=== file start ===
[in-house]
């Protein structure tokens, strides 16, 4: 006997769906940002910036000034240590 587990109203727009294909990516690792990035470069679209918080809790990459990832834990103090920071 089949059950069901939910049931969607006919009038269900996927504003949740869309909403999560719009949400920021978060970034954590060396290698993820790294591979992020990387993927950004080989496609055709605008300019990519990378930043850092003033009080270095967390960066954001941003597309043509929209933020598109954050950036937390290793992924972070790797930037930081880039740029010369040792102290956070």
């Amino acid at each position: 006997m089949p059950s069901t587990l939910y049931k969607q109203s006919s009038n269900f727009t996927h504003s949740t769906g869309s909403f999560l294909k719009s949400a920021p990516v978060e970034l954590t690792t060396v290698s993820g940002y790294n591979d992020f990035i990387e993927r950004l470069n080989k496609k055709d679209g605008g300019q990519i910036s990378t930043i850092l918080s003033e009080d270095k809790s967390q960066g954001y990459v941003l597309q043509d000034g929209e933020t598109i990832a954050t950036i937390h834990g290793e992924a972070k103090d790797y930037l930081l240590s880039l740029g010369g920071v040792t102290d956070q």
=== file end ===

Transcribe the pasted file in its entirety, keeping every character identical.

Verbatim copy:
[in-house]
């Protein structure tokens, strides 16, 4: 006997769906940002910036000034240590 587990109203727009294909990516690792990035470069679209918080809790990459990832834990103090920071 089949059950069901939910049931969607006919009038269900996927504003949740869309909403999560719009949400920021978060970034954590060396290698993820790294591979992020990387993927950004080989496609055709605008300019990519990378930043850092003033009080270095967390960066954001941003597309043509929209933020598109954050950036937390290793992924972070790797930037930081880039740029010369040792102290956070």
């Amino acid at each position: 006997m089949p059950s069901t587990l939910y049931k969607q109203s006919s009038n269900f727009t996927h504003s949740t769906g869309s909403f999560l294909k719009s949400a920021p990516v978060e970034l954590t690792t060396v290698s993820g940002y790294n591979d992020f990035i990387e993927r950004l470069n080989k496609k055709d679209g605008g300019q990519i910036s990378t930043i850092l918080s003033e009080d270095k809790s967390q960066g954001y990459v941003l597309q043509d000034g929209e933020t598109i990832a954050t950036i937390h834990g290793e992924a972070k103090d790797y930037l930081l240590s880039l740029g010369g920071v040792t102290d956070q």